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Aether theories which are experimentally indistinguishable from SR.

  1. Dec 29, 2004 #1

    Tom Mattson

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    From John Baez’ page on the experimental basis of Special Relativity, he says that:


    My question pertains to the remarks in blue: aether theories that are experimentally indistinguishable from SR. Where are these theories published? One member (Yogi) makes reference to the so-called Selleri (sp?) transformations, saying that they lead to the same predictions as SR, but are predicated on different premises. The problem is that no one who advocates the “alternative to SR” view ever presents the alternative in sufficient detail. So I’d like to know where Selleri’s theory can be found. I tried Googling it, but there’s nothing out there.

    Baez makes reference to “Test Theories” of SR. Might I find what I am looking for here?

  2. jcsd
  3. Dec 29, 2004 #2
    Hi Tom - Happy Holidays

    I will post some links Re Selleri - I can tell you it is basically a theory that derives from assuming the over and back velocity of light as a fact - but it rejects the notion that the one way velocity of light is true. Since you have mentioned Zhang, here is another quote from him. He has three books out - I have one on order - but have not received it yet - when I do I will be happy to discuss his experiments. Anyway, here is what he says in his teaser to his first book entitled: Special Relativity and its Experimental Foundation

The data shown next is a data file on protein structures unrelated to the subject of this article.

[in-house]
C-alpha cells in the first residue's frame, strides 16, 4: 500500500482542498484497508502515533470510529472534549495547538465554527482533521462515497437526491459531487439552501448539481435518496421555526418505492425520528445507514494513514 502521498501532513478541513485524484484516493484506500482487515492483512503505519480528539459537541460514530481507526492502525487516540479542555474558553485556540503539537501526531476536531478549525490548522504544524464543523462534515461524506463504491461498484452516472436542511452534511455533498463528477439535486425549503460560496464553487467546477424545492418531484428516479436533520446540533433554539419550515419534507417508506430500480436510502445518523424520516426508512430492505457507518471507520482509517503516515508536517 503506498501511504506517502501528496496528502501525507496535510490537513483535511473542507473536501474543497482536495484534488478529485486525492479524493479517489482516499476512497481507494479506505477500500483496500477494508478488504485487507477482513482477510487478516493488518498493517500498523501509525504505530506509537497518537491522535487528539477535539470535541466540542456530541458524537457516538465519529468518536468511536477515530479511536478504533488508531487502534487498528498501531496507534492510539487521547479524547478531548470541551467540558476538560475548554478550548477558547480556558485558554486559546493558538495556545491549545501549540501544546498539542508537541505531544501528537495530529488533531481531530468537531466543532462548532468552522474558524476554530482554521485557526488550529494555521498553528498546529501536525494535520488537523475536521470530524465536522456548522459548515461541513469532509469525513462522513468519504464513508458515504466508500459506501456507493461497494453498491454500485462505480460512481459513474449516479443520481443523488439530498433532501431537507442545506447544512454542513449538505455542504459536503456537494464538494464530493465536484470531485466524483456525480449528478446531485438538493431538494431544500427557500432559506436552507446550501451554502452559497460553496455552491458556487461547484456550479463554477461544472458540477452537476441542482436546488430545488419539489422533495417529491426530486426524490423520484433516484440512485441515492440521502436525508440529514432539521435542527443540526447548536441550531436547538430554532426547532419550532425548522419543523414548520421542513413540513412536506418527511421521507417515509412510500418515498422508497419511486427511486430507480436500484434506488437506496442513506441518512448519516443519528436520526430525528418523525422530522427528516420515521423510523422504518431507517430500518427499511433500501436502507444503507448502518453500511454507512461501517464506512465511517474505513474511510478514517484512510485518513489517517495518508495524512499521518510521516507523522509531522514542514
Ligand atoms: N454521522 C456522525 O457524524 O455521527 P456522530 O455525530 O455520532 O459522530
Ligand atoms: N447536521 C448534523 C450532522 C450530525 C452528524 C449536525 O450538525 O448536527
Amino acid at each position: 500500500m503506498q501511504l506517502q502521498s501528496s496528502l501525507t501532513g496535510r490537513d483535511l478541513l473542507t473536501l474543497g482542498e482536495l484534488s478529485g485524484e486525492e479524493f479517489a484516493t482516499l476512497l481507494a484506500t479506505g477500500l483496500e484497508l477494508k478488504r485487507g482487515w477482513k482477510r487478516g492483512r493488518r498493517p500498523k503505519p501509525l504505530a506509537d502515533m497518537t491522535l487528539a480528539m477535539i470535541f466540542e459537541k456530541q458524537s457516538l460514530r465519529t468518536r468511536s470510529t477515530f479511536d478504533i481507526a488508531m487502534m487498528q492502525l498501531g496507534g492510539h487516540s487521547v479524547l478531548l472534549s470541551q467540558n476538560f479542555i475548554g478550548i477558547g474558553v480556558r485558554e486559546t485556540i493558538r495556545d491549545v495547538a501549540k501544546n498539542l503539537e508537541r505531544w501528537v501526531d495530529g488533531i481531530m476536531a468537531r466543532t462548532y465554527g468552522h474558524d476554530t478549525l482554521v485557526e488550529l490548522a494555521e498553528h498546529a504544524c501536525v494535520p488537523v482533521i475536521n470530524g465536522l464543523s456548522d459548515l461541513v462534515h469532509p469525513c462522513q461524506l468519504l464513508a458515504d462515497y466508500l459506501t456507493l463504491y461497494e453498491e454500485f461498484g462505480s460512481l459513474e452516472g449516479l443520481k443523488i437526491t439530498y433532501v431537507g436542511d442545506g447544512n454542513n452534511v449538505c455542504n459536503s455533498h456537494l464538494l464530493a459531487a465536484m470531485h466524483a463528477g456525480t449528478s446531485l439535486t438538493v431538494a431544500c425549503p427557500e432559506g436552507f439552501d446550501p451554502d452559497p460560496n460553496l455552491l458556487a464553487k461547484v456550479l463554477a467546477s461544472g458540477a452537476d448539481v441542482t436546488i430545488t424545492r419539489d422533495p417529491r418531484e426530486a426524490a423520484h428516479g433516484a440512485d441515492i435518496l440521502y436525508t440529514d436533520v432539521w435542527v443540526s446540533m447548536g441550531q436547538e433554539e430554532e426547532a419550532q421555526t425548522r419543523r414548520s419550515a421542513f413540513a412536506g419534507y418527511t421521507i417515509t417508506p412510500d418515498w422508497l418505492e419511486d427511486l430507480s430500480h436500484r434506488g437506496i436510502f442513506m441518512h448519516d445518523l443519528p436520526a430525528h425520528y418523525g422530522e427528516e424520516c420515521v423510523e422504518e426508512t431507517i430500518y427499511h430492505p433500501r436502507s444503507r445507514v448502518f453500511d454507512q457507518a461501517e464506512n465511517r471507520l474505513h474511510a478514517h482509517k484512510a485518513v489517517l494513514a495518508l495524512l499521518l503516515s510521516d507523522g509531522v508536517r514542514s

"....In the second part, variant types of experiments performed up to now are analyzed and compared to the predictions of SR. This shows that the experiments are a test of the two-way speed of light, but not the one-way speed of light"


  4. Dec 29, 2004 #3
    Tom - here is one citation - don't get the idea I totally endorse everything this guy says - I think he is wrong on his views about Sagnac and GR - but - anyway:
  5. Dec 30, 2004 #4


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    John Bell, in an essay in "Speakable and unspeakable in quantum mechanics" (this essay is the one that introduces the Bell spaceship paradox), is the only example that comes to my mind for an "ether theory that's indistinguishable from SR".

    Garth provides another reference inthis thread

    There are a lot of non-credible references on the WWW for "ether theories", of course.
  6. Jan 5, 2005 #5


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    Classical electrodynamics is an aether theory:

    J. Clerk Maxwell, A dynamical theory of the electromagnetic field, Philos. Trans. Roy. Soc. 155, pgs 459--512 (1865). Abstract: Proceedings of the Royal Society of London 13, pgs 531--536 (1864)

    "..we are obliged to admit that the undulations are those of an aethereal substance, and not of the gross matter, the presence of which merely modifies in some way the motion of the aether."